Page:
Noble Group Limited, the Asian commodity trader -- based in Hong Kong, listed in Singapore and sporting a US$ 15 billion balance sheet -- has a large problem. Under serious pressure since early this year, from short-sellers and critics of its mark-to-market accounting practices, it has seen an unrelieved decline in its share price, from S$ 1.43 last September to S$ 0.41 today, with no bottom in sight.
The company took a less-than-usual step this summer. In an attempt to stop the bleeding, it reached for outside accounting expertise – going not to EY, its regular auditor whose Hong Kong firm issued its standard “pass-fail” opinion dated February 26, 2015, on Noble’s 2014 financial statements (see page 64 of Noble's annual report), but to the Singapore firm of PwC.
Whether or not Noble's maneuver can restore investor confidence, the jury is out – figuratively -- and eventually, as a fair prediction, literally as well. Either way, its enlistment of PwC illustrates two major themes:
- First, an auditor’s brief, traditional and long-familiar opinion is ineffective for credibility when issued on financial statements having the complexity, opacity and level of management estimates and judgments used by Noble.
- Second, focused accounting expertise and tailored reporting on the issues that drive investor agita can have great potential value -- only if deployed in a timely and credible fashion.
Looking at the latter – the skepticism that met PwC’s report was altogether understandable, for several reasons:
First, PwC was able to conclude, as its report dated August 10, 2015, put it, only that Noble’s practices comported with criteria “based on the relevant requirements of (the international financial reporting standards) and standard practices in the industry.”
That might have been persuasive, in an anodyne environment. The guidance in the United Kingdom from the Financial Reporting Council on expanded detail in auditors’ reports – such as that of KPMG on the 2013 financial statements of Rolls Royce -- may show promise, although further experience and study will be needed and are called for. But once public support is eroded, a claim of virtue because “everybody does it” lacks force.
That is, the assertion of compliance with standards is of doubtful effect under stressed conditions. On April 15, 1912, it should be recalled, RMS Titanic was carrying the full number of lifeboats strictly required by the applicable maritime regulations. And in 1973, facing the public outcry that would lead to his expulsion from office, President Richard Nixon persuaded nobody at all with his claim, “I am not a crook.”
Nor does it avail much for the accountants themselves. PwC’s report is addressed strictly to the Board and management of Noble; it rigorously disavows duty, responsibility or liability to the public, and lays out strict limitations on any rights of third parties to rely.
None of these disclaimers would have been available had PwC’s work been done as part of a statutory report. Put another way, valuable as it may yet prove to be, this type of customization would have fallen outside EY's permissible scope as part of its function as the company’s regular auditor.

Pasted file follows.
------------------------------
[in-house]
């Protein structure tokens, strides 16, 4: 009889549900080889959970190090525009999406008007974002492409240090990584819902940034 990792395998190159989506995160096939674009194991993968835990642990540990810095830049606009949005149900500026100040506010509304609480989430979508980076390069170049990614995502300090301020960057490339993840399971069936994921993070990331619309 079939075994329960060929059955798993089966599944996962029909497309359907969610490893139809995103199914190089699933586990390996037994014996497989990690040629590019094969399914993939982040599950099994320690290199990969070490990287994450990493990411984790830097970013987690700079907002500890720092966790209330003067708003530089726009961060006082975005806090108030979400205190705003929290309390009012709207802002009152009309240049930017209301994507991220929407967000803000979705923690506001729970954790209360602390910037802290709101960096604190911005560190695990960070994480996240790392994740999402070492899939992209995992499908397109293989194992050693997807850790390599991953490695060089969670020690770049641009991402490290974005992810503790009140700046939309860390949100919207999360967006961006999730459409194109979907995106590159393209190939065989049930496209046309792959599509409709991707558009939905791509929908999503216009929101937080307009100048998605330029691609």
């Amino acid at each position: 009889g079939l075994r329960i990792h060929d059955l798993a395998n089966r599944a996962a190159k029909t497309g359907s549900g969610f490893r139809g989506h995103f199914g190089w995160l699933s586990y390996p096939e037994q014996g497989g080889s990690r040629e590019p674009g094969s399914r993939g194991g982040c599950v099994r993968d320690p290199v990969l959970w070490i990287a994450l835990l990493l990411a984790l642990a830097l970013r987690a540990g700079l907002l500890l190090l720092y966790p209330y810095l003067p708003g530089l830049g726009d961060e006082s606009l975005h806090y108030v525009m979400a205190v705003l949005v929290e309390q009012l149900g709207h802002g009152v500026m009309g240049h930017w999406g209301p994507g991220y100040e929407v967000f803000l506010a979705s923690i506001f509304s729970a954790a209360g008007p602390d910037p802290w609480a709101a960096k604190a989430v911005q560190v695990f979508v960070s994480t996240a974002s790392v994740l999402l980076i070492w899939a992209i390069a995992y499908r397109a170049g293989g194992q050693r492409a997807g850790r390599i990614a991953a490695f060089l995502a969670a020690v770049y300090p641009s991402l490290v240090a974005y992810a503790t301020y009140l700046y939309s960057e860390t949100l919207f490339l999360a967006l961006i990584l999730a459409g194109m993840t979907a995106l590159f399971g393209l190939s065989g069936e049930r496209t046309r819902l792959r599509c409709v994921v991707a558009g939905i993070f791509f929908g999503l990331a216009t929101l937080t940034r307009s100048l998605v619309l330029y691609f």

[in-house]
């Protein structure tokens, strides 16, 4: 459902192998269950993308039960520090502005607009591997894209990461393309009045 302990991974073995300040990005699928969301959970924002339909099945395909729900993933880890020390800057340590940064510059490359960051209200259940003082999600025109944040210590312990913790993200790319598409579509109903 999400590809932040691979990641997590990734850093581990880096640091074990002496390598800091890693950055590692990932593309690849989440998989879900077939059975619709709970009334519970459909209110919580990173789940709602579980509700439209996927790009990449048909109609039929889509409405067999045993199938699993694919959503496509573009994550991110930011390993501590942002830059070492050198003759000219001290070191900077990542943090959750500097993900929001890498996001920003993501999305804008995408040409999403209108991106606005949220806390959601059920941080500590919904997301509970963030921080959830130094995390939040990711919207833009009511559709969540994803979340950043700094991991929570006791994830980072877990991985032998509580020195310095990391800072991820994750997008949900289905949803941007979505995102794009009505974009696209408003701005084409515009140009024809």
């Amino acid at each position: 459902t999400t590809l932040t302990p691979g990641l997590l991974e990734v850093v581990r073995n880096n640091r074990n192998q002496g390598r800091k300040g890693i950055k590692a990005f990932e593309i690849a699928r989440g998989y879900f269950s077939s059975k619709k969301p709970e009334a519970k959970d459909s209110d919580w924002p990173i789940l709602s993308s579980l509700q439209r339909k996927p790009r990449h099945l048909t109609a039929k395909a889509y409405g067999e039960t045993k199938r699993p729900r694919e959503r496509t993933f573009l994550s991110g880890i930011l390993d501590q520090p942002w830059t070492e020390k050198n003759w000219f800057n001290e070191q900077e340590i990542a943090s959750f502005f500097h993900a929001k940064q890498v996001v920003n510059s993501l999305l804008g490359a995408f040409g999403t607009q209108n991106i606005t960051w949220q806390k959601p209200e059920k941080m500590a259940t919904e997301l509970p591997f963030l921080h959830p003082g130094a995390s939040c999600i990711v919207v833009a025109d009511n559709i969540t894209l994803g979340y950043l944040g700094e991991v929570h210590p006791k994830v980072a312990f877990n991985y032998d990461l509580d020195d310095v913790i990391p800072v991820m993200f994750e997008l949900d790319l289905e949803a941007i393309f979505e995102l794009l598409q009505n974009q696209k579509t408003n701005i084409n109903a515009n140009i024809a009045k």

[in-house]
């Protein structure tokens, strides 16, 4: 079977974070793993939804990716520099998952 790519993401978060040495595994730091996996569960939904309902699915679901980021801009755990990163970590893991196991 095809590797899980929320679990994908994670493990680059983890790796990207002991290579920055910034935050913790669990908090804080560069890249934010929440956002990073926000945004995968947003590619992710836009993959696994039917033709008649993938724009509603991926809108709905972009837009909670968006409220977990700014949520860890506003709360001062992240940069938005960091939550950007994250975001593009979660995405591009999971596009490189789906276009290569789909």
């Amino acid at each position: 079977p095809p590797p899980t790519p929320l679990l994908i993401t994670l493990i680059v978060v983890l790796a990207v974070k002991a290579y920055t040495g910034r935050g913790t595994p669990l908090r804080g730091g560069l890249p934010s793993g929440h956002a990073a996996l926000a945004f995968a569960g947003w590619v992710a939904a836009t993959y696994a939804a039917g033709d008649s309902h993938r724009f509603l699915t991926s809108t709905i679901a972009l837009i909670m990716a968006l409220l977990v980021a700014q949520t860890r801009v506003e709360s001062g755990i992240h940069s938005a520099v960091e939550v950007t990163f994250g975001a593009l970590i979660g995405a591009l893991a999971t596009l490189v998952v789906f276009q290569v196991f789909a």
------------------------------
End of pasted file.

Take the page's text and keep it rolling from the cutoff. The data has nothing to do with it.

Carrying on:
Nor can PwC’s report be expected to help either Noble or EY defend against claims waiting to be asserted by shareholders – in the United States at least, where compliance with professional accounting standards has been rejected by the courts as a “safe harbor” since the 1960’s.
In any event, the confidence reposed in overly-complex accounting standards was measured by the withering criticism of one of the giants among the fraternity of white-collar courtroom lawyers, the late Peter Fleming: “Forget all the verbiage. Unless your story can persuade a jury with an average tenth-grade education, it’s worthless.”
Little wonder Noble’s share price continues to erode – dropping a further eleven percent on the day following release of PwC’s report, and still sliding.
Noble may survive this onslaught. I would not be betting on it – the portents are to the contrary – but for purposes of a “learning moment,” it doesn’t matter.
What it does drive home is a third theme – that the current model of Big Audit is antagonistic and ill-suited to the problems on display at Noble – because traditional reporting by EY observably supplied no value, while the late-arriving efforts of PwC were only in a context “too little, too late.”
The still-evolving Noble story is a good way to return this space toward a regular schedule. My thanks here for readers' widespread and generous reactions to my recent announcement that, scheduled for late October, Emerald Publishing will release my book, “Count Down – the Past, Present and Uncertain Future of the Big Four Accounting Firms.”
There will be interruptions, mainly for red-pencil efforts when the proofs come over from the type-setters, and to spread the word on pre-publication ordering that can now be done through either Emerald or Amazon. But I look forward to getting back on pace.
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